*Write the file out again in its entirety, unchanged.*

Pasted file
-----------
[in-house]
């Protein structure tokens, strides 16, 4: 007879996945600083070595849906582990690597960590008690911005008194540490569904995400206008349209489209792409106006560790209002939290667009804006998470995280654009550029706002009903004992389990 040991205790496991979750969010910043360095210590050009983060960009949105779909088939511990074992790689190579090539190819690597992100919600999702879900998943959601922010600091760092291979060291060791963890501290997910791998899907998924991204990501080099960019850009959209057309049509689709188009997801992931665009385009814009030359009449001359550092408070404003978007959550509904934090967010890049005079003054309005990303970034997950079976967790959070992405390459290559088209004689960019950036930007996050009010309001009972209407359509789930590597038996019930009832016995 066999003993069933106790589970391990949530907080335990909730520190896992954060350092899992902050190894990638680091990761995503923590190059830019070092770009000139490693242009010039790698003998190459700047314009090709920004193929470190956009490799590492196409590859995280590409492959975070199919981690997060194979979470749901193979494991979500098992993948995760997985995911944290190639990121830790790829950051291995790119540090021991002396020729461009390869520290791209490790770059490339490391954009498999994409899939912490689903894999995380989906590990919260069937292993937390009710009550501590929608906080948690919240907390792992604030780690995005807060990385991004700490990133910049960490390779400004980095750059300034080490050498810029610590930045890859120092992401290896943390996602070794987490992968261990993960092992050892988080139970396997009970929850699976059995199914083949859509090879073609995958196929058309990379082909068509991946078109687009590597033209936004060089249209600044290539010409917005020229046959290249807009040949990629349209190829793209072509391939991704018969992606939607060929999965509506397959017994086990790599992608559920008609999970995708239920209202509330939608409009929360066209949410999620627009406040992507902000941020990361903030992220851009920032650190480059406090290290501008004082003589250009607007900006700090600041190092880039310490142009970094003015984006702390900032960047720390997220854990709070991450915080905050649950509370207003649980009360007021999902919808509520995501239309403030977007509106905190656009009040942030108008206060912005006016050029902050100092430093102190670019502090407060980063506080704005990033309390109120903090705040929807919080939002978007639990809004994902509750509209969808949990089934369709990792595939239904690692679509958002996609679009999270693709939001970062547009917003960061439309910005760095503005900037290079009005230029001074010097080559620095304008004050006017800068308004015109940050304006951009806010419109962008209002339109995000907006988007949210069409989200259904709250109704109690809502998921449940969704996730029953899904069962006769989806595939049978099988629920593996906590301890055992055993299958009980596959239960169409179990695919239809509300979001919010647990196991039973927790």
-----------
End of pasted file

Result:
[in-house]
């Protein structure tokens, strides 16, 4: 007879996945600083070595849906582990690597960590008690911005008194540490569904995400206008349209489209792409106006560790209002939290667009804006998470995280654009550029706002009903004992389990 040991205790496991979750969010910043360095210590050009983060960009949105779909088939511990074992790689190579090539190819690597992100919600999702879900998943959601922010600091760092291979060291060791963890501290997910791998899907998924991204990501080099960019850009959209057309049509689709188009997801992931665009385009814009030359009449001359550092408070404003978007959550509904934090967010890049005079003054309005990303970034997950079976967790959070992405390459290559088209004689960019950036930007996050009010309001009972209407359509789930590597038996019930009832016995 066999003993069933106790589970391990949530907080335990909730520190896992954060350092899992902050190894990638680091990761995503923590190059830019070092770009000139490693242009010039790698003998190459700047314009090709920004193929470190956009490799590492196409590859995280590409492959975070199919981690997060194979979470749901193979494991979500098992993948995760997985995911944290190639990121830790790829950051291995790119540090021991002396020729461009390869520290791209490790770059490339490391954009498999994409899939912490689903894999995380989906590990919260069937292993937390009710009550501590929608906080948690919240907390792992604030780690995005807060990385991004700490990133910049960490390779400004980095750059300034080490050498810029610590930045890859120092992401290896943390996602070794987490992968261990993960092992050892988080139970396997009970929850699976059995199914083949859509090879073609995958196929058309990379082909068509991946078109687009590597033209936004060089249209600044290539010409917005020229046959290249807009040949990629349209190829793209072509391939991704018969992606939607060929999965509506397959017994086990790599992608559920008609999970995708239920209202509330939608409009929360066209949410999620627009406040992507902000941020990361903030992220851009920032650190480059406090290290501008004082003589250009607007900006700090600041190092880039310490142009970094003015984006702390900032960047720390997220854990709070991450915080905050649950509370207003649980009360007021999902919808509520995501239309403030977007509106905190656009009040942030108008206060912005006016050029902050100092430093102190670019502090407060980063506080704005990033309390109120903090705040929807919080939002978007639990809004994902509750509209969808949990089934369709990792595939239904690692679509958002996609679009999270693709939001970062547009917003960061439309910005760095503005900037290079009005230029001074010097080559620095304008004050006017800068308004015109940050304006951009806010419109962008209002339109995000907006988007949210069409989200259904709250109704109690809502998921449940969704996730029953899904069962006769989806595939049978099988629920593996906590301890055992055993299958009980596959239960169409179990695919239809509300979001919010647990196991039973927790």